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The Clockwork Testament, Or, Enderby's End
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The Clockwork Testament, Or, Enderby's End (Enderby #3)

3.73 of 5 stars 3.73  ·  rating details  ·  162 ratings  ·  11 reviews
Le caractère choquant et provocateur du film Orange mécanique de Stanley Kubrick ne manqua pas de susciter des réactions hostiles lors de sa sortie, même si par ailleurs beaucoup de critiques en saluaient la richesse visuelle et musicale. Anthony Burgess, qui avait participé à la campagne de promotion du film dans les médias, fut lui aussi mis en accusation en tant qu'aute ...more
Paperback, 161 pages
Published May 1st 1984 by McGraw-Hill Companies (first published January 1st 1974)
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Alex Sarll
Through the first two Enderby books, one wonders how autobiographical the shambolic poet protagonist might be. Once philistines start traducing him for youth violence which bears some similarities to a film loosely based on his work...well, that rather clarifies the matter. Barely a novel, but interesting nonetheless.
Mark
This review has been hidden because it contains spoilers. To view it, click here.
Fred R
Enderby touches down on Mr. Sammler's planet to pay for Kubrick's blood orange and ponder Burgess's clockwork conundrum.
David Guy
I decided to reread the Enderby novels when I recently read a biography of Burgess and the author referred to them as veiled, wildly exaggerated autobiography. I'd never thought of the books that way, since Enderby is such a klutz. But I thought I'd go back and have a look.

In this third Enderby novel, Burgess seems to have relaxed with the verbal excesses, and is making allusion to his own troubles with the film of A Clockwork Orange. This is more accessable and likable than the two previous boo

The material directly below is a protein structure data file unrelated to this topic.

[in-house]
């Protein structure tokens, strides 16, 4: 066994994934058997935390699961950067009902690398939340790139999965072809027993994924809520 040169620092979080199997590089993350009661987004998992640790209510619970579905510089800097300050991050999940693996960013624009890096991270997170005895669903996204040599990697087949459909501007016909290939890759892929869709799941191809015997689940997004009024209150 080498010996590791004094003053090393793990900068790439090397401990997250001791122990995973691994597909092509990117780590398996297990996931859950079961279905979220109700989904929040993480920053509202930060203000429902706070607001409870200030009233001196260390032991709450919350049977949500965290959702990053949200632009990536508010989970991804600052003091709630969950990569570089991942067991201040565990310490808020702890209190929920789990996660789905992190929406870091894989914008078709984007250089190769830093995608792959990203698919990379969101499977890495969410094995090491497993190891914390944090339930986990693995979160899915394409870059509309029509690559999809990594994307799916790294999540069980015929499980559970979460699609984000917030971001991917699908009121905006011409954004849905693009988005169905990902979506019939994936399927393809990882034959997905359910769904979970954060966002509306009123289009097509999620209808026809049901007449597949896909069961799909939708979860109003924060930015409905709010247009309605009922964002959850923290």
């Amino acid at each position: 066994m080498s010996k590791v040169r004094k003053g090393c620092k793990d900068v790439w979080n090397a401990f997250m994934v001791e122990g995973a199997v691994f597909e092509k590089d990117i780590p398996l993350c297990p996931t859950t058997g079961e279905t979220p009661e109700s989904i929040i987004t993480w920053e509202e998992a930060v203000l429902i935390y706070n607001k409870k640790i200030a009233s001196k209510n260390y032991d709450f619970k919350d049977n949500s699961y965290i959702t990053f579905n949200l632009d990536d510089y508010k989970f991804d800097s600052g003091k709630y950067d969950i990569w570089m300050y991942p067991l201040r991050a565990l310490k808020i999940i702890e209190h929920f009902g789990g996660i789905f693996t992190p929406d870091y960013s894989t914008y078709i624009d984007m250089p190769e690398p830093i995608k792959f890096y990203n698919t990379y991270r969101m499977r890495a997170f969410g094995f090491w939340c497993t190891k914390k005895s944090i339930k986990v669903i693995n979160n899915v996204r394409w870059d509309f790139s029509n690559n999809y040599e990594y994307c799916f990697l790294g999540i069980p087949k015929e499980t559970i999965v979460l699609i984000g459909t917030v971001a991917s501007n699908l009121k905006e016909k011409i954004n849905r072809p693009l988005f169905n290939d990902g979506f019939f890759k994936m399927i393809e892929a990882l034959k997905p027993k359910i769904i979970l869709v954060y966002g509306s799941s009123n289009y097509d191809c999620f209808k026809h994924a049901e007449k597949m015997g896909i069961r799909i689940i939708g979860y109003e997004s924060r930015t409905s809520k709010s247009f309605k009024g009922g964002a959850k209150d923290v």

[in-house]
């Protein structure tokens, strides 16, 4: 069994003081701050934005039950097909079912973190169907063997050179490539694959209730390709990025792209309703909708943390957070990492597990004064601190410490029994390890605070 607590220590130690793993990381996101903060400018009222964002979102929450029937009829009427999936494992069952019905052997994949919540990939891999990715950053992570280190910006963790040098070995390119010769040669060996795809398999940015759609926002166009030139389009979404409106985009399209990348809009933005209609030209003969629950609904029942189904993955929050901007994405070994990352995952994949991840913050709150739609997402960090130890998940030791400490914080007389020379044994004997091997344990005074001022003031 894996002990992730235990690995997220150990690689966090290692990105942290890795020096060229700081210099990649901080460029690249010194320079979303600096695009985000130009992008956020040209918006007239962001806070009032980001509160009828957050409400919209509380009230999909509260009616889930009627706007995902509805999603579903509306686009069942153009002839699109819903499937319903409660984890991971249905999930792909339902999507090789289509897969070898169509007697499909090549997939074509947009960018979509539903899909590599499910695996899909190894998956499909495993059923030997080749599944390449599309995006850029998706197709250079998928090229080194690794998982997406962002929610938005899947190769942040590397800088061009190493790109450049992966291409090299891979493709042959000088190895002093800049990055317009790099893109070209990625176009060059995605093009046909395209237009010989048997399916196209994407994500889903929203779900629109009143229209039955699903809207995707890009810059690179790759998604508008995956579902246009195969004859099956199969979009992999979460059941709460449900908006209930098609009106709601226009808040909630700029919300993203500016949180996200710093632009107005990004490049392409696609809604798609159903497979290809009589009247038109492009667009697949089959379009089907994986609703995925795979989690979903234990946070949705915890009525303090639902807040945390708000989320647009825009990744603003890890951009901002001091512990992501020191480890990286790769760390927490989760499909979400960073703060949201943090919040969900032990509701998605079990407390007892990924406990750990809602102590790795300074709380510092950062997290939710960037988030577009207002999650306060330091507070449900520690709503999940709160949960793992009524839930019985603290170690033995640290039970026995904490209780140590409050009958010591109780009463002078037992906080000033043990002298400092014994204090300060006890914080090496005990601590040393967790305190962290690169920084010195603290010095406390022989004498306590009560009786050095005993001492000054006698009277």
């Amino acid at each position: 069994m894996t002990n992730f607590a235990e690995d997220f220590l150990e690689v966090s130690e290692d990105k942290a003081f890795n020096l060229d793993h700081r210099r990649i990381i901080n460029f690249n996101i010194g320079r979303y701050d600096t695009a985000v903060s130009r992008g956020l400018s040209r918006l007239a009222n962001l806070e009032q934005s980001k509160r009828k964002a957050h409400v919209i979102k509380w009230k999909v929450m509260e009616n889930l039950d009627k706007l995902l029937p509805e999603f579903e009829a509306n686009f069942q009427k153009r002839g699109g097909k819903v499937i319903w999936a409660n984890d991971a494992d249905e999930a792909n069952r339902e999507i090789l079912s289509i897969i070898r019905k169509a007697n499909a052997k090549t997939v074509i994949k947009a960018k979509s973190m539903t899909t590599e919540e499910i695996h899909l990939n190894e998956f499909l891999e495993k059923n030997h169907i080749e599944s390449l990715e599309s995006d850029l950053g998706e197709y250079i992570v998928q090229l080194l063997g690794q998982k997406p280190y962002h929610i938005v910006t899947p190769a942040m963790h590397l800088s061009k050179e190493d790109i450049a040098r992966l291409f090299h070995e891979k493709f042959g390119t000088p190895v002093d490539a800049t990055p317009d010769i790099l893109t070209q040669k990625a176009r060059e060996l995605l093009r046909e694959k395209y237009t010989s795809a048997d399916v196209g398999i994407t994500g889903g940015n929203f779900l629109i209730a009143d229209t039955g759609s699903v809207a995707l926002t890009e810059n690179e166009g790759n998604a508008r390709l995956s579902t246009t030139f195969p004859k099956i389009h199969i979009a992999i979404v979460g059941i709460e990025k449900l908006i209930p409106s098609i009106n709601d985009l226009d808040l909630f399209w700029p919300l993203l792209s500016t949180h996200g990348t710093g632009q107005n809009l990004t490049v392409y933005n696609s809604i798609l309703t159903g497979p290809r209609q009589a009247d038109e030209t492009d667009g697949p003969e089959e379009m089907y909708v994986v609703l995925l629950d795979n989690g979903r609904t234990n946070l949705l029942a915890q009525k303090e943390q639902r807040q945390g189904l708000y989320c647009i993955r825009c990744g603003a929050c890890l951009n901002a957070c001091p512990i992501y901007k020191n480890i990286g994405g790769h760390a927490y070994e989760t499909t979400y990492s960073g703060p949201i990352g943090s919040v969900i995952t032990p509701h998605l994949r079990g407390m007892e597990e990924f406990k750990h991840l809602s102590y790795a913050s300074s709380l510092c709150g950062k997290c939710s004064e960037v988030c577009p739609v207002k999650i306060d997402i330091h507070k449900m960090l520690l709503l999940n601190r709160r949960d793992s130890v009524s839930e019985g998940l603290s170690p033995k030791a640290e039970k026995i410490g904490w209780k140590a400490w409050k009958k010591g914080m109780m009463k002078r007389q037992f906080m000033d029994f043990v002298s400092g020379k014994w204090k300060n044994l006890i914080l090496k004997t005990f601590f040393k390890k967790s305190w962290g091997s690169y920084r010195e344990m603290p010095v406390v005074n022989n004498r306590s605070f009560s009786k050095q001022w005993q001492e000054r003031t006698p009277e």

...more
John Vogel
Jul 10, 2007 John Vogel rated it 4 of 5 stars
Recommends it for: Fans of A Clockwork Orange (the book, mostly)
A thinly veiled reaction to the popularity of the movie A Clockwork Orange. Burgess states his own thoughts on the backlash from the movie through Professor Enderby, a British poet living and teaching in Manhattan during the 70's. The character is likable but gets himself into situations where he blurts out offensive phrases without thinking, soliciting harsh reactions from students and studio audiences. This is the final book of the Enderby Trilogy.
Kristin
Oct 14, 2008 Kristin rated it 3 of 5 stars
Recommends it for: Burgess fans, ethic/ moral, lit
I did enjoy the book. I read this years ago, and decided to give it another look. Love the story line!!! Most plots dealing with any ethical standpoint I enjoy. I always wonder how far are we from this. I found this to be a quick read. with our present technology, it is easy to over look the language Burgess applied.
I know most people read this in high school. Take another look at it.
Paul
There is very little in terms of plot in this short novel, which serves more as a vehicle for Burgess to reflect on a number of issues. The character of Enderby is much more to the fore, serving perhaps as a mouthpiece for Burgess' views. Although it sounds dated at times, the humour is always good, with lots of interesting stylistic passages a bonus, too.
Angela Mcentee
Anthony Burgess is a fascinating writer and person. He uses words I have to look up, yet I don't resent him for it. He loves words. I loved clockwork orange but this May be my favorite book by him. Love the scenes where Enderby is teaching the American college students... ..
Will
Jun 20, 2008 Will marked it as to-read
Heard this was good. I tried a Burgess novel a few years ago and didn't like it--I think it was over my head--but I'm willing to give him another shot.
Aaron
Good. Funny. Sure. Very incisive satire on American hyper-popular and -defensive culture.
Leif Erik
Part of my Burgess obsession when I was in high school.
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Anthony Burgess was a British novelist, critic and composer. He was also a librettist, poet, playwright, screenwriter, essayist, travel writer, broadcaster, translator, linguist and educationalist. Born in Manchester, he lived for long periods in Southeast Asia, the USA and Mediterranean Europe as well as in England. His fiction includes the Malayan trilogy (The Long Day Wanes) on the dying days o ...more
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